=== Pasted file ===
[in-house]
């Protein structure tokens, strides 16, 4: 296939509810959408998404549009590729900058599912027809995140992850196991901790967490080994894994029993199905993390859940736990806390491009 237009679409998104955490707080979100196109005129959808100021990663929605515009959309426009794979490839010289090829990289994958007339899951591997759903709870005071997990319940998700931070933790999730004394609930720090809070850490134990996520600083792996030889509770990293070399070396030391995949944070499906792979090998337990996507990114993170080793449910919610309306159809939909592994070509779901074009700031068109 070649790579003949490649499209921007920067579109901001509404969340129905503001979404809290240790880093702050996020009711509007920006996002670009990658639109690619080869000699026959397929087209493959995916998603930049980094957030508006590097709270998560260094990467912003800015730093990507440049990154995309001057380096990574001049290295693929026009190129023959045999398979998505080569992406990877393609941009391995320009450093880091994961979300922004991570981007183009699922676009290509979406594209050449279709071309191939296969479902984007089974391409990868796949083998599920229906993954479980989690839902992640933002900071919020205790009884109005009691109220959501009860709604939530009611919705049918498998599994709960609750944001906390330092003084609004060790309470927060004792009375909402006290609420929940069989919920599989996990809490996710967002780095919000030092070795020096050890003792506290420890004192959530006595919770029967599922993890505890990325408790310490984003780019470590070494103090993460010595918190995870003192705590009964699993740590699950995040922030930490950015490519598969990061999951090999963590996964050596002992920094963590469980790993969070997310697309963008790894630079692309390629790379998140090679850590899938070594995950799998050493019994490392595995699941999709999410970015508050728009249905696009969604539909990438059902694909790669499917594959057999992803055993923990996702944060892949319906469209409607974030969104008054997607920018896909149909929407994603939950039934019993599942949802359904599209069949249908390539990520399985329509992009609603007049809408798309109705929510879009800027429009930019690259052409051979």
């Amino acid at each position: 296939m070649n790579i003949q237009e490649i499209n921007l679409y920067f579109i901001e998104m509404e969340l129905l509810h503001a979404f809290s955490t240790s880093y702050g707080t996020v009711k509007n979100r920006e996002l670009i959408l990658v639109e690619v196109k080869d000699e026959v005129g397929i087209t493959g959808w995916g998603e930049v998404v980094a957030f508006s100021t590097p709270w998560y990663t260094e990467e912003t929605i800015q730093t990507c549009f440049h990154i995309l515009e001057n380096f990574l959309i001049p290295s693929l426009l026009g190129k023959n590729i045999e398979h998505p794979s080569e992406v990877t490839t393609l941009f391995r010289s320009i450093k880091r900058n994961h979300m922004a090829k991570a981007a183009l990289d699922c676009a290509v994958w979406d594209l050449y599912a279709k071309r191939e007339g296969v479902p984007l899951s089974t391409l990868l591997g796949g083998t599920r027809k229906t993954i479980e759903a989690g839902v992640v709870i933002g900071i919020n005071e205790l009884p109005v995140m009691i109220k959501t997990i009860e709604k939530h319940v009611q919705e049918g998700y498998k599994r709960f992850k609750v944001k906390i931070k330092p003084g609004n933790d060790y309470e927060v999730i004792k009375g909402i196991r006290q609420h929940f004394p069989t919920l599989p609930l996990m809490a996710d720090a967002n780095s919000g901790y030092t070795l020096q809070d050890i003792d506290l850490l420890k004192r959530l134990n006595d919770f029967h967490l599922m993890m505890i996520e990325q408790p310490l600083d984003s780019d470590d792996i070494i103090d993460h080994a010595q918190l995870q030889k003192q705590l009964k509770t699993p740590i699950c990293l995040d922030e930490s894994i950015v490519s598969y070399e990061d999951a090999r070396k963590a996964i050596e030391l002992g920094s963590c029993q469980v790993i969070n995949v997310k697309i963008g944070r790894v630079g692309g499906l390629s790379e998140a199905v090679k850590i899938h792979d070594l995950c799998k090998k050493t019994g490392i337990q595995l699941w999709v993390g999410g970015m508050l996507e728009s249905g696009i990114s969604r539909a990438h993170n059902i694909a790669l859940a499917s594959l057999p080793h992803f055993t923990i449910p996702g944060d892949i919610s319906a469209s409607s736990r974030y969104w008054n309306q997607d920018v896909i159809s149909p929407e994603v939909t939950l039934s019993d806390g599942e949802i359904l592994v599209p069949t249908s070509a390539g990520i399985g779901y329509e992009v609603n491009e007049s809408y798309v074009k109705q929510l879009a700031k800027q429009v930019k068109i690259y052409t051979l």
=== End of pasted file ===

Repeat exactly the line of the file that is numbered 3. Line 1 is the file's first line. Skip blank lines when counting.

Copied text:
């Amino acid at each position: 296939m070649n790579i003949q237009e490649i499209n921007l679409y920067f579109i901001e998104m509404e969340l129905l509810h503001a979404f809290s955490t240790s880093y702050g707080t996020v009711k509007n979100r920006e996002l670009i959408l990658v639109e690619v196109k080869d000699e026959v005129g397929i087209t493959g959808w995916g998603e930049v998404v980094a957030f508006s100021t590097p709270w998560y990663t260094e990467e912003t929605i800015q730093t990507c549009f440049h990154i995309l515009e001057n380096f990574l959309i001049p290295s693929l426009l026009g190129k023959n590729i045999e398979h998505p794979s080569e992406v990877t490839t393609l941009f391995r010289s320009i450093k880091r900058n994961h979300m922004a090829k991570a981007a183009l990289d699922c676009a290509v994958w979406d594209l050449y599912a279709k071309r191939e007339g296969v479902p984007l899951s089974t391409l990868l591997g796949g083998t599920r027809k229906t993954i479980e759903a989690g839902v992640v709870i933002g900071i919020n005071e205790l009884p109005v995140m009691i109220k959501t997990i009860e709604k939530h319940v009611q919705e049918g998700y498998k599994r709960f992850k609750v944001k906390i931070k330092p003084g609004n933790d060790y309470e927060v999730i004792k009375g909402i196991r006290q609420h929940f004394p069989t919920l599989p609930l996990m809490a996710d720090a967002n780095s919000g901790y030092t070795l020096q809070d050890i003792d506290l850490l420890k004192r959530l134990n006595d919770f029967h967490l599922m993890m505890i996520e990325q408790p310490l600083d984003s780019d470590d792996i070494i103090d993460h080994a010595q918190l995870q030889k003192q705590l009964k509770t699993p740590i699950c990293l995040d922030e930490s894994i950015v490519s598969y070399e990061d999951a090999r070396k963590a996964i050596e030391l002992g920094s963590c029993q469980v790993i969070n995949v997310k697309i963008g944070r790894v630079g692309g499906l390629s790379e998140a199905v090679k850590i899938h792979d070594l995950c799998k090998k050493t019994g490392i337990q595995l699941w999709v993390g999410g970015m508050l996507e728009s249905g696009i990114s969604r539909a990438h993170n059902i694909a790669l859940a499917s594959l057999p080793h992803f055993t923990i449910p996702g944060d892949i919610s319906a469209s409607s736990r974030y969104w008054n309306q997607d920018v896909i159809s149909p929407e994603v939909t939950l039934s019993d806390g599942e949802i359904l592994v599209p069949t249908s070509a390539g990520i399985g779901y329509e992009v609603n491009e007049s809408y798309v074009k109705q929510l879009a700031k800027q429009v930019k068109i690259y052409t051979l």